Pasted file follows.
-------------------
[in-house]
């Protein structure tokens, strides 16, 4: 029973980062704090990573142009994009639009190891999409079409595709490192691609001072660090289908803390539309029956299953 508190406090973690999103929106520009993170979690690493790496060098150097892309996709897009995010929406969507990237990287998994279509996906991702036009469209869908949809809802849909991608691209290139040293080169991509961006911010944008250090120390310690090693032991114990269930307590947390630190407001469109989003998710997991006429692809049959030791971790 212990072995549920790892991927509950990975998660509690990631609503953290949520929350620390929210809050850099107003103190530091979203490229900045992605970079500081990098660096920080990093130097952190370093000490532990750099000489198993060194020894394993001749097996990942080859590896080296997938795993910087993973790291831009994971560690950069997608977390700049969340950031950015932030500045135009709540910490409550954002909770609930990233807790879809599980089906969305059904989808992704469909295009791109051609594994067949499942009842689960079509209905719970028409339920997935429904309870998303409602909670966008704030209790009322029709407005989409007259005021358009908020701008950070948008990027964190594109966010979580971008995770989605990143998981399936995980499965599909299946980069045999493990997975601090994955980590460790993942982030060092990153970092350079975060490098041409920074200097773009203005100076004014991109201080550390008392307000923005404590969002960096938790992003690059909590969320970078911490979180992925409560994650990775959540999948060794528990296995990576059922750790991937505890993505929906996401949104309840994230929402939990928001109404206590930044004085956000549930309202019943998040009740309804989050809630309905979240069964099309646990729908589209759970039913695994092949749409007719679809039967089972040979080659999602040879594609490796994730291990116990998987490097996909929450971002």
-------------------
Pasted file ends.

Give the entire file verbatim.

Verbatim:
[in-house]
């Protein structure tokens, strides 16, 4: 029973980062704090990573142009994009639009190891999409079409595709490192691609001072660090289908803390539309029956299953 508190406090973690999103929106520009993170979690690493790496060098150097892309996709897009995010929406969507990237990287998994279509996906991702036009469209869908949809809802849909991608691209290139040293080169991509961006911010944008250090120390310690090693032991114990269930307590947390630190407001469109989003998710997991006429692809049959030791971790 212990072995549920790892991927509950990975998660509690990631609503953290949520929350620390929210809050850099107003103190530091979203490229900045992605970079500081990098660096920080990093130097952190370093000490532990750099000489198993060194020894394993001749097996990942080859590896080296997938795993910087993973790291831009994971560690950069997608977390700049969340950031950015932030500045135009709540910490409550954002909770609930990233807790879809599980089906969305059904989808992704469909295009791109051609594994067949499942009842689960079509209905719970028409339920997935429904309870998303409602909670966008704030209790009322029709407005989409007259005021358009908020701008950070948008990027964190594109966010979580971008995770989605990143998981399936995980499965599909299946980069045999493990997975601090994955980590460790993942982030060092990153970092350079975060490098041409920074200097773009203005100076004014991109201080550390008392307000923005404590969002960096938790992003690059909590969320970078911490979180992925409560994650990775959540999948060794528990296995990576059922750790991937505890993505929906996401949104309840994230929402939990928001109404206590930044004085956000549930309202019943998040009740309804989050809630309905979240069964099309646990729908589209759970039913695994092949749409007719679809039967089972040979080659999602040879594609490796994730291990116990998987490097996909929450971002």